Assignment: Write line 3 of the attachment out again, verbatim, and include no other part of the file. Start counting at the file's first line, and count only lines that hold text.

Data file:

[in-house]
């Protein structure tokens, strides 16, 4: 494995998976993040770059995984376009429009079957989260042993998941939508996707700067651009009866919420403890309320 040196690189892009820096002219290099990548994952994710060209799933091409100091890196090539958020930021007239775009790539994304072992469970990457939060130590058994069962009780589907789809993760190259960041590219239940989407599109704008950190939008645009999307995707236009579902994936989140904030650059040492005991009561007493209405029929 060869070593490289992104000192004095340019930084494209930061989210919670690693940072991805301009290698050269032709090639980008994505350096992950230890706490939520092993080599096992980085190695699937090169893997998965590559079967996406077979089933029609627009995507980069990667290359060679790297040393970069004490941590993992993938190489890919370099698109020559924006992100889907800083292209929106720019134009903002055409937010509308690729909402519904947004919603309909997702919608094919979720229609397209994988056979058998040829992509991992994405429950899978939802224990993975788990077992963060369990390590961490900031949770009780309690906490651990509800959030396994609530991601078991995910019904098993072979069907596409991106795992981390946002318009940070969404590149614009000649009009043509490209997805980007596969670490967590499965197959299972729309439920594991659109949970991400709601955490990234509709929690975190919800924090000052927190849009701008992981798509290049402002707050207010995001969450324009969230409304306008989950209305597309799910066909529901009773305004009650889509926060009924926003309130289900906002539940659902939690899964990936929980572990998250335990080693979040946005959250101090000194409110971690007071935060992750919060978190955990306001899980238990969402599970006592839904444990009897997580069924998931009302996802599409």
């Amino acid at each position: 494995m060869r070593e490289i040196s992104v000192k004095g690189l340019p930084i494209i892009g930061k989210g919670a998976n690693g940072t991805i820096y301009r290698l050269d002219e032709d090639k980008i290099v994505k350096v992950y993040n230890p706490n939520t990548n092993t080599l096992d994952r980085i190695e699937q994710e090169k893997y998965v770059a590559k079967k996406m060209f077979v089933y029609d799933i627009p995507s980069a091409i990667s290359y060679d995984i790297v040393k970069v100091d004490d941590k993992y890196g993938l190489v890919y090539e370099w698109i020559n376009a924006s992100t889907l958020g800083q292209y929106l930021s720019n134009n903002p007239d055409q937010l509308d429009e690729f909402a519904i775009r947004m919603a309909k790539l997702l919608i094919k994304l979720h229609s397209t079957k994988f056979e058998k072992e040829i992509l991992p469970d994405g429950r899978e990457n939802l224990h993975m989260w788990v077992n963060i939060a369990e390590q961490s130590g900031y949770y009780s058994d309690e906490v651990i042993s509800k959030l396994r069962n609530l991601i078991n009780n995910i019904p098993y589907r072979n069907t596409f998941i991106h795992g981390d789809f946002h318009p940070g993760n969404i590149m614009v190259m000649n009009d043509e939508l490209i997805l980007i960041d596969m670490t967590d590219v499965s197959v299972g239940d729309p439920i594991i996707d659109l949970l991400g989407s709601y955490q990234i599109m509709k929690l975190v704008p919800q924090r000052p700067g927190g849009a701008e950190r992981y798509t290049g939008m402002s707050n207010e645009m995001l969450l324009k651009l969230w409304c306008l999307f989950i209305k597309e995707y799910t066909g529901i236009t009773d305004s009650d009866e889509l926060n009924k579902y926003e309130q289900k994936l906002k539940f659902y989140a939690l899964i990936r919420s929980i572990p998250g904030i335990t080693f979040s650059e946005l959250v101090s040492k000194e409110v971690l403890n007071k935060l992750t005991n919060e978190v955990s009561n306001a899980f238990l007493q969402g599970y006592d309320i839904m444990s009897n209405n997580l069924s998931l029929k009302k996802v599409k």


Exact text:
């Amino acid at each position: 494995m060869r070593e490289i040196s992104v000192k004095g690189l340019p930084i494209i892009g930061k989210g919670a998976n690693g940072t991805i820096y301009r290698l050269d002219e032709d090639k980008i290099v994505k350096v992950y993040n230890p706490n939520t990548n092993t080599l096992d994952r980085i190695e699937q994710e090169k893997y998965v770059a590559k079967k996406m060209f077979v089933y029609d799933i627009p995507s980069a091409i990667s290359y060679d995984i790297v040393k970069v100091d004490d941590k993992y890196g993938l190489v890919y090539e370099w698109i020559n376009a924006s992100t889907l958020g800083q292209y929106l930021s720019n134009n903002p007239d055409q937010l509308d429009e690729f909402a519904i775009r947004m919603a309909k790539l997702l919608i094919k994304l979720h229609s397209t079957k994988f056979e058998k072992e040829i992509l991992p469970d994405g429950r899978e990457n939802l224990h993975m989260w788990v077992n963060i939060a369990e390590q961490s130590g900031y949770y009780s058994d309690e906490v651990i042993s509800k959030l396994r069962n609530l991601i078991n009780n995910i019904p098993y589907r072979n069907t596409f998941i991106h795992g981390d789809f946002h318009p940070g993760n969404i590149m614009v190259m000649n009009d043509e939508l490209i997805l980007i960041d596969m670490t967590d590219v499965s197959v299972g239940d729309p439920i594991i996707d659109l949970l991400g989407s709601y955490q990234i599109m509709k929690l975190v704008p919800q924090r000052p700067g927190g849009a701008e950190r992981y798509t290049g939008m402002s707050n207010e645009m995001l969450l324009k651009l969230w409304c306008l999307f989950i209305k597309e995707y799910t066909g529901i236009t009773d305004s009650d009866e889509l926060n009924k579902y926003e309130q289900k994936l906002k539940f659902y989140a939690l899964i990936r919420s929980i572990p998250g904030i335990t080693f979040s650059e946005l959250v101090s040492k000194e409110v971690l403890n007071k935060l992750t005991n919060e978190v955990s009561n306001a899980f238990l007493q969402g599970y006592d309320i839904m444990s009897n209405n997580l069924s998931l029929k009302k996802v599409k």